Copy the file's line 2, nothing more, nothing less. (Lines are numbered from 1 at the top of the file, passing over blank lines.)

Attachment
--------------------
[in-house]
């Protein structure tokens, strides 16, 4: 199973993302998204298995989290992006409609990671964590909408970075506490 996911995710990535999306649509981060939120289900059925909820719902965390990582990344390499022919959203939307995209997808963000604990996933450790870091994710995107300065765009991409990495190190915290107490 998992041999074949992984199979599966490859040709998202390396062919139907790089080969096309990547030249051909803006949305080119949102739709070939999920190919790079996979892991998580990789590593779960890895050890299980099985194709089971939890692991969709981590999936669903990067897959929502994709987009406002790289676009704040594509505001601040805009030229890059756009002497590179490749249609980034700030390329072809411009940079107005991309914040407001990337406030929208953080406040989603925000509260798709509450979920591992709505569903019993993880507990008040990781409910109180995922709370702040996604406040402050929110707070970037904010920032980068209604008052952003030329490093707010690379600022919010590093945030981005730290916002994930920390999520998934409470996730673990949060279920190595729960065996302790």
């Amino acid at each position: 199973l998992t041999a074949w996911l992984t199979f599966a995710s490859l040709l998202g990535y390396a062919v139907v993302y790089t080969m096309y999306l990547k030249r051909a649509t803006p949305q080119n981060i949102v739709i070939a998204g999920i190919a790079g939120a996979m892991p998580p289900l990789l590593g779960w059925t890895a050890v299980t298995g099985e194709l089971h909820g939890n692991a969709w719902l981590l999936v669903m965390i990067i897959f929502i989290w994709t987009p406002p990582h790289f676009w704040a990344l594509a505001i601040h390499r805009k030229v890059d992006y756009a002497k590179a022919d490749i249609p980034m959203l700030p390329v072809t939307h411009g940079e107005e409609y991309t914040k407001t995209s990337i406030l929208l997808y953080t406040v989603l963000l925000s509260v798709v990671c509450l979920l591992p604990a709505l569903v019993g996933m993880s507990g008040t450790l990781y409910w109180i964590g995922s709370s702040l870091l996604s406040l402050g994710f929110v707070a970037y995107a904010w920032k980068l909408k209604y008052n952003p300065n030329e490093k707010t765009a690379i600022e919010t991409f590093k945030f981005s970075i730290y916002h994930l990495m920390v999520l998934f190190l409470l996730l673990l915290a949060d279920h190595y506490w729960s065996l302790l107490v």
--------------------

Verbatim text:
């Protein structure tokens, strides 16, 4: 199973993302998204298995989290992006409609990671964590909408970075506490 996911995710990535999306649509981060939120289900059925909820719902965390990582990344390499022919959203939307995209997808963000604990996933450790870091994710995107300065765009991409990495190190915290107490 998992041999074949992984199979599966490859040709998202390396062919139907790089080969096309990547030249051909803006949305080119949102739709070939999920190919790079996979892991998580990789590593779960890895050890299980099985194709089971939890692991969709981590999936669903990067897959929502994709987009406002790289676009704040594509505001601040805009030229890059756009002497590179490749249609980034700030390329072809411009940079107005991309914040407001990337406030929208953080406040989603925000509260798709509450979920591992709505569903019993993880507990008040990781409910109180995922709370702040996604406040402050929110707070970037904010920032980068209604008052952003030329490093707010690379600022919010590093945030981005730290916002994930920390999520998934409470996730673990949060279920190595729960065996302790």